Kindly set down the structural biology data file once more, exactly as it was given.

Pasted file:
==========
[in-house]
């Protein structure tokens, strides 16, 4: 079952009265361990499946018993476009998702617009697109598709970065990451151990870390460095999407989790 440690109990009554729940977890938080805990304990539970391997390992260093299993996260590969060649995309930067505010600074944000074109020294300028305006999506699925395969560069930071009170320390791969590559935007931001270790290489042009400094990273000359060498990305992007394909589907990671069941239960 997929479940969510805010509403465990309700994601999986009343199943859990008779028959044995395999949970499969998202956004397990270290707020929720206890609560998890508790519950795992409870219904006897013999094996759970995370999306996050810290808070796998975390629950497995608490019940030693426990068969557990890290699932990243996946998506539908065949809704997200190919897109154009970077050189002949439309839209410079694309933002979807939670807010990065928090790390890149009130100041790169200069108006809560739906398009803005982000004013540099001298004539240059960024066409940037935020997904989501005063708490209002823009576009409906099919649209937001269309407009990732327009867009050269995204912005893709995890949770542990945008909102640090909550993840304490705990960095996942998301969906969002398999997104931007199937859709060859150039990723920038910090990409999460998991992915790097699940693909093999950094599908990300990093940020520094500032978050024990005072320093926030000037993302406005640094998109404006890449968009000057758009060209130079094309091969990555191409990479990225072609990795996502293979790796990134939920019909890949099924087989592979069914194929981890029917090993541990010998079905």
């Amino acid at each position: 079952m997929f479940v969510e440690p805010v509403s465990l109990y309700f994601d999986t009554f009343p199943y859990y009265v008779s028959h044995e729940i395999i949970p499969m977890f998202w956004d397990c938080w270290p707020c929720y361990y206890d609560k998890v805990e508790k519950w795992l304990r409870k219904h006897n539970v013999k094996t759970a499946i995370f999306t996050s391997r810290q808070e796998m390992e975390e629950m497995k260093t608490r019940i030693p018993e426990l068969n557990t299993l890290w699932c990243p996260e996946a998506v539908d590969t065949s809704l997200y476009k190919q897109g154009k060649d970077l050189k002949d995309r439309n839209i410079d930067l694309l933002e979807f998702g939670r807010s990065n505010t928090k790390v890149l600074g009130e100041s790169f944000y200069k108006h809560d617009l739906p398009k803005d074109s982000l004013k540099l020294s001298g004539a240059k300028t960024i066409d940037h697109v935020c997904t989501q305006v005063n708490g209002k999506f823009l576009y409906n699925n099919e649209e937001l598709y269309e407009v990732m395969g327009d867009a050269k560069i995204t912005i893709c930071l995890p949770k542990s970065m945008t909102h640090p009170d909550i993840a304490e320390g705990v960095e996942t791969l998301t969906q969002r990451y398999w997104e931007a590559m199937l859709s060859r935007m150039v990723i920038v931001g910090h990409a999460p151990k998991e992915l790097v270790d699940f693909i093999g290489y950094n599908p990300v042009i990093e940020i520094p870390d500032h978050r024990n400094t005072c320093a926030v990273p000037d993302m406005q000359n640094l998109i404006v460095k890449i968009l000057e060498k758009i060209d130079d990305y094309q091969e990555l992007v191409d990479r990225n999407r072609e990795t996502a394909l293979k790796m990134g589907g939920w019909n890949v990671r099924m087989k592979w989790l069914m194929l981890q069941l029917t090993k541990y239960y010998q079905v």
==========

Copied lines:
[in-house]
């Protein structure tokens, strides 16, 4: 079952009265361990499946018993476009998702617009697109598709970065990451151990870390460095999407989790 440690109990009554729940977890938080805990304990539970391997390992260093299993996260590969060649995309930067505010600074944000074109020294300028305006999506699925395969560069930071009170320390791969590559935007931001270790290489042009400094990273000359060498990305992007394909589907990671069941239960 997929479940969510805010509403465990309700994601999986009343199943859990008779028959044995395999949970499969998202956004397990270290707020929720206890609560998890508790519950795992409870219904006897013999094996759970995370999306996050810290808070796998975390629950497995608490019940030693426990068969557990890290699932990243996946998506539908065949809704997200190919897109154009970077050189002949439309839209410079694309933002979807939670807010990065928090790390890149009130100041790169200069108006809560739906398009803005982000004013540099001298004539240059960024066409940037935020997904989501005063708490209002823009576009409906099919649209937001269309407009990732327009867009050269995204912005893709995890949770542990945008909102640090909550993840304490705990960095996942998301969906969002398999997104931007199937859709060859150039990723920038910090990409999460998991992915790097699940693909093999950094599908990300990093940020520094500032978050024990005072320093926030000037993302406005640094998109404006890449968009000057758009060209130079094309091969990555191409990479990225072609990795996502293979790796990134939920019909890949099924087989592979069914194929981890029917090993541990010998079905």
């Amino acid at each position: 079952m997929f479940v969510e440690p805010v509403s465990l109990y309700f994601d999986t009554f009343p199943y859990y009265v008779s028959h044995e729940i395999i949970p499969m977890f998202w956004d397990c938080w270290p707020c929720y361990y206890d609560k998890v805990e508790k519950w795992l304990r409870k219904h006897n539970v013999k094996t759970a499946i995370f999306t996050s391997r810290q808070e796998m390992e975390e629950m497995k260093t608490r019940i030693p018993e426990l068969n557990t299993l890290w699932c990243p996260e996946a998506v539908d590969t065949s809704l997200y476009k190919q897109g154009k060649d970077l050189k002949d995309r439309n839209i410079d930067l694309l933002e979807f998702g939670r807010s990065n505010t928090k790390v890149l600074g009130e100041s790169f944000y200069k108006h809560d617009l739906p398009k803005d074109s982000l004013k540099l020294s001298g004539a240059k300028t960024i066409d940037h697109v935020c997904t989501q305006v005063n708490g209002k999506f823009l576009y409906n699925n099919e649209e937001l598709y269309e407009v990732m395969g327009d867009a050269k560069i995204t912005i893709c930071l995890p949770k542990s970065m945008t909102h640090p009170d909550i993840a304490e320390g705990v960095e996942t791969l998301t969906q969002r990451y398999w997104e931007a590559m199937l859709s060859r935007m150039v990723i920038v931001g910090h990409a999460p151990k998991e992915l790097v270790d699940f693909i093999g290489y950094n599908p990300v042009i990093e940020i520094p870390d500032h978050r024990n400094t005072c320093a926030v990273p000037d993302m406005q000359n640094l998109i404006v460095k890449i968009l000057e060498k758009i060209d130079d990305y094309q091969e990555l992007v191409d990479r990225n999407r072609e990795t996502a394909l293979k790796m990134g589907g939920w019909n890949v990671r099924m087989k592979w989790l069914m194929l981890q069941l029917t090993k541990y239960y010998q079905v």